Reporting, for real By Susan Collins, CRI Executive Director
Reporting, for real
By Susan Collins, CRI Executive Director
This piece originally appeared in the May 2011 issue of Resource Recycling, as part of the article, "Recycling: The Next 10 Years, Part II" by Arthur Boone.
We need to start reporting what is actually recycled, not what is collected for recycling. Process losses occur at the materials recovery facility (MRF) when contaminants are removed, and even greater levels of contamination are removed when materials arrive at paper mills, plastics reclaimers and the like.
For example, The National Association for PET Container Resources (NAPCOR) recently reported a 29 percent “recycling rate” for PET plastic for 2009, but the same document reports yield of only 21 percent for PET, once the contamination has been removed. Some of the contamination in PET is naturally attached to the bottle, as caps, labels and adhesives. Many of the caps are polypropylene, and they are removed and recycled. When that recycling occurs, the weight of those caps are counted again in the polypropylene recycling rate. The labels, adhesives and other contaminants are disposed of, but their weight has already been counted as “recycling.”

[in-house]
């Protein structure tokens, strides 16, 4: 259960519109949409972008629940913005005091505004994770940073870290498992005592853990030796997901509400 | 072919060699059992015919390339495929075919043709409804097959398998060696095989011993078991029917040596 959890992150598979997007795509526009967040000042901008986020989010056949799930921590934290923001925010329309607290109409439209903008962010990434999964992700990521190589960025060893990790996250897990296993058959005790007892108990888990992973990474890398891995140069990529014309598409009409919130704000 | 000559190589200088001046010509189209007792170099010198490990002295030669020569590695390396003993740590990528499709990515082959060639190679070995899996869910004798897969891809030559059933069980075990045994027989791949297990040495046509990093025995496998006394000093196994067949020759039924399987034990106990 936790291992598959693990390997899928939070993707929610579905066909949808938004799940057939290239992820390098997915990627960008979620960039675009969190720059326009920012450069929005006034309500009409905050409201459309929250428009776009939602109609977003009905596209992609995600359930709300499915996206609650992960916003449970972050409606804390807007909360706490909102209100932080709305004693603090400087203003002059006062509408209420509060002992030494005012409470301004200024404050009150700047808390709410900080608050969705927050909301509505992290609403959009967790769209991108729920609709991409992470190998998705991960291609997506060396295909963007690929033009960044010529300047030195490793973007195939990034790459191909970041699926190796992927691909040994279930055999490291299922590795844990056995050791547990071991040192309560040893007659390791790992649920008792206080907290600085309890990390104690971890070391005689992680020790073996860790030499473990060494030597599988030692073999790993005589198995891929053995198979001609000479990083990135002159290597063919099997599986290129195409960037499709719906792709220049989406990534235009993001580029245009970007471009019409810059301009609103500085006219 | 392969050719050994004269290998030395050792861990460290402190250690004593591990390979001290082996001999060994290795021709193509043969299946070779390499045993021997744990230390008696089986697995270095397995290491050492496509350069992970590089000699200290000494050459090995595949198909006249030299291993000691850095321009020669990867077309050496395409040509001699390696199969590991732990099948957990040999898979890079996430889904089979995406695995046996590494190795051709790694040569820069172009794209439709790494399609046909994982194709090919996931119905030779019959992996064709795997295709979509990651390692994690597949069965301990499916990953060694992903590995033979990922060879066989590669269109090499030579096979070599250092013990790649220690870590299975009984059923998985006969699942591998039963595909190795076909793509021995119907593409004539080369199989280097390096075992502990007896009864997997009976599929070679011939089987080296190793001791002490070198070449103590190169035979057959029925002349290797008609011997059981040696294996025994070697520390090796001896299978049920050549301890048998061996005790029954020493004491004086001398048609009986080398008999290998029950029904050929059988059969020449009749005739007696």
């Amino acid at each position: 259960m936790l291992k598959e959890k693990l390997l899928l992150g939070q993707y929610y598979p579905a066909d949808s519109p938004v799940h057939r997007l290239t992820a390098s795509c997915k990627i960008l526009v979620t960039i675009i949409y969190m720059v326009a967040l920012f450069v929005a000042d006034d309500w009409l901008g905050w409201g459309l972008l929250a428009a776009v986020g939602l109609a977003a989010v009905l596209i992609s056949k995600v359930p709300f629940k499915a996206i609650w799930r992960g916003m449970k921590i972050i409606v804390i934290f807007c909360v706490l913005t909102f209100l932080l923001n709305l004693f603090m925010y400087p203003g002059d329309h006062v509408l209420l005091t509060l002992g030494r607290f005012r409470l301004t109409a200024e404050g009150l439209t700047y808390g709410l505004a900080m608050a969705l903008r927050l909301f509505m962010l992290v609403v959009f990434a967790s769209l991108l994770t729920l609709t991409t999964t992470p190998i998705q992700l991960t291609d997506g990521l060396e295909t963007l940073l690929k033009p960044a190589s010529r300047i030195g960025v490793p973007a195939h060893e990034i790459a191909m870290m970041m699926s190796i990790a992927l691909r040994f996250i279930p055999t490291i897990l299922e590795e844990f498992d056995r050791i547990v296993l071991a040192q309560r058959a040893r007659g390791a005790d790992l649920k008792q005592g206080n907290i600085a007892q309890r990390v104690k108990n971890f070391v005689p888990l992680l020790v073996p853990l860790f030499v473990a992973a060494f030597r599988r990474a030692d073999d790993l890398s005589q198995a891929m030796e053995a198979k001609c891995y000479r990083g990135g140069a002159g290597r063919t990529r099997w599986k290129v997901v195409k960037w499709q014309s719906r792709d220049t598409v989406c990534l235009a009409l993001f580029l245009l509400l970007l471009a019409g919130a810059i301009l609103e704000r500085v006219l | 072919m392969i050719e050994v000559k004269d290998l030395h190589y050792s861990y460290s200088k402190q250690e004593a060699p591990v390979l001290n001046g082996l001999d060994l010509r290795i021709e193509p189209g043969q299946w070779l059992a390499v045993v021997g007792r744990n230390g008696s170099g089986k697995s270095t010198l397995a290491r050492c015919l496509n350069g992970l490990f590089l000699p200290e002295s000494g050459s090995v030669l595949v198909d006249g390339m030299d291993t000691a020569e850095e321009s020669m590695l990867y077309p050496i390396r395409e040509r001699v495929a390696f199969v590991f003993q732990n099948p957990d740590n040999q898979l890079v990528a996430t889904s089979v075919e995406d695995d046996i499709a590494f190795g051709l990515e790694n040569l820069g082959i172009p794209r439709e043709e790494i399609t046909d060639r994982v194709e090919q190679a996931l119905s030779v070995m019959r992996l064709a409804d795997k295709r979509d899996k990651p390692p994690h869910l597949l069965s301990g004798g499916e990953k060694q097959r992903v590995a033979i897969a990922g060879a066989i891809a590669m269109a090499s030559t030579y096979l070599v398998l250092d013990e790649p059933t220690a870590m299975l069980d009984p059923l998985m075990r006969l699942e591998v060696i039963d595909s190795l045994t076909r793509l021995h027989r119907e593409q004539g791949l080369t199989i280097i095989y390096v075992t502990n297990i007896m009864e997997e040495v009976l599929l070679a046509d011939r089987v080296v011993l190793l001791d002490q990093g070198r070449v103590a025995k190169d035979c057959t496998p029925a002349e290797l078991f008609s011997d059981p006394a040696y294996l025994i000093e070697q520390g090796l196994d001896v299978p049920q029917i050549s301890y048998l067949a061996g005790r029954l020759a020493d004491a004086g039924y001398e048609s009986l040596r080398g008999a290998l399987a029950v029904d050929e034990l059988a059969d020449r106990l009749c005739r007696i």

To correct these reporting errors and situations of double-counting, the actual recycling and disposal rates from the processors need to be incorporated into the information that is being reported back to municipalities, state governments and the U.S. Environmental Protection Agency.